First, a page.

If my project uses 30A DC, what wire gauge should I be using?
The gauge of wire you use depends on:
- how much voltage drop is acceptable. You can use a voltage drop calculator to estimate this. Voltage drop depends on the voltage, current, length of wire, and resistance of wire (i.e. the wire gauge, material, construction).
- how much heat is acceptable. This depends partly on the specific application, and also the insulation on the wire. Running current through a wire causes some heating due to electrical resistance, and a smaller wire will heat up more. That's not necessarily a problem, unless the heating is excessive and creates a fire or melting risk.
(These two points are really just two ways of looking at the same phenomenon: loss of electric power due to heat. But they often have different ramifications or solutions so I think it is helpful to consider them separately.)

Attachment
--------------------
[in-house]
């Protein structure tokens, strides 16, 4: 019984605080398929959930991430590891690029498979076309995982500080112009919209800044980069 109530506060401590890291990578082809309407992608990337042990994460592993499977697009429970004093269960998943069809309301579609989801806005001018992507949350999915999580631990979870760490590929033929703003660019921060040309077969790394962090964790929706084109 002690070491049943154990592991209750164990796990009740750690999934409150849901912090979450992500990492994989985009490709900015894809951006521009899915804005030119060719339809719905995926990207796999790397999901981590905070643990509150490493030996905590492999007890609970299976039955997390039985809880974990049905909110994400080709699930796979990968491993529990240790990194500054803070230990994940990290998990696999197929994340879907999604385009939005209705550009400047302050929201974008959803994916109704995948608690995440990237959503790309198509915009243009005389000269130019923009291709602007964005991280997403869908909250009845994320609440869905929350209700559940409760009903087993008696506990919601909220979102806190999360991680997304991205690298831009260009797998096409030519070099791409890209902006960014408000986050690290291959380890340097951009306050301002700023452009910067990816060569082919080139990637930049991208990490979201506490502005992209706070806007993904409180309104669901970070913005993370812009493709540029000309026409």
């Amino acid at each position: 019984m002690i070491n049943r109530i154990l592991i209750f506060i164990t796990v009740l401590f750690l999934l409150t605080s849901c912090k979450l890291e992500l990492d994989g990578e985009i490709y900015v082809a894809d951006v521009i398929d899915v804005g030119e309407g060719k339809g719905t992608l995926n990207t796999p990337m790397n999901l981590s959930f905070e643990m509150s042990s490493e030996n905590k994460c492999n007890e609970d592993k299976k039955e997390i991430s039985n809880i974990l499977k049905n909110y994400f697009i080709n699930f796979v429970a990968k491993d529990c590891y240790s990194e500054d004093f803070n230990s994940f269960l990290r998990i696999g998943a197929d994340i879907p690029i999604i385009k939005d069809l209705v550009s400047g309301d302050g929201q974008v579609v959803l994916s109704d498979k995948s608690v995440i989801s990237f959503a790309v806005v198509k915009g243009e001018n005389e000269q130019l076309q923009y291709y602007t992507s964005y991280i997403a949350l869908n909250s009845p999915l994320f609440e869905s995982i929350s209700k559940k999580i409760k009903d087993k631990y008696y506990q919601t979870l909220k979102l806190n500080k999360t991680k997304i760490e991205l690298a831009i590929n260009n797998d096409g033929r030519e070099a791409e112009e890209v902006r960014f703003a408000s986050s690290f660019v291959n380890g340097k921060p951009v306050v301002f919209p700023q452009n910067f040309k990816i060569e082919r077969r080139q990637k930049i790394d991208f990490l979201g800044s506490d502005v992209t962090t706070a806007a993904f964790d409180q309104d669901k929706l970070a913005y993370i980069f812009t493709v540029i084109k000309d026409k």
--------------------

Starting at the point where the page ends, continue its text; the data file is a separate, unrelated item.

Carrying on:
Since you haven't provided any information about the voltage, length of wire involved, application, or insulation, it is not possible to give a reasonable number.
The wiring standards that are used in building construction are based on common assumptions about voltage, acceptable losses, typical temperature ranges, etc. They may or may not be applicable in your situation.
P.S. - I don't know what project you are working on but make sure it is properly protected from over-current conditions. Most "household" breakers, switches, etc. are not rated for DC. DC fuses are cheap and easy to use... make sure the fuse is always the weakest link in the entire project.
We're on DIY.stackexchange, so the context here is house repair. For architectural wiring, 10 AWG is required by code. However on projects, UL deems 12 gauge acceptable in short runs inside equipment. Check the guidelines.
You may want to go higher still if you are going long distances and don't want to lose a lot of your voltage to Ohm's Law. In some cases this is required.
Edit: See also, this, which is not official but gives you a sense of the difference between "chassis" and "pole line transmission": http://www.powerstream.com/Wire_Size.htm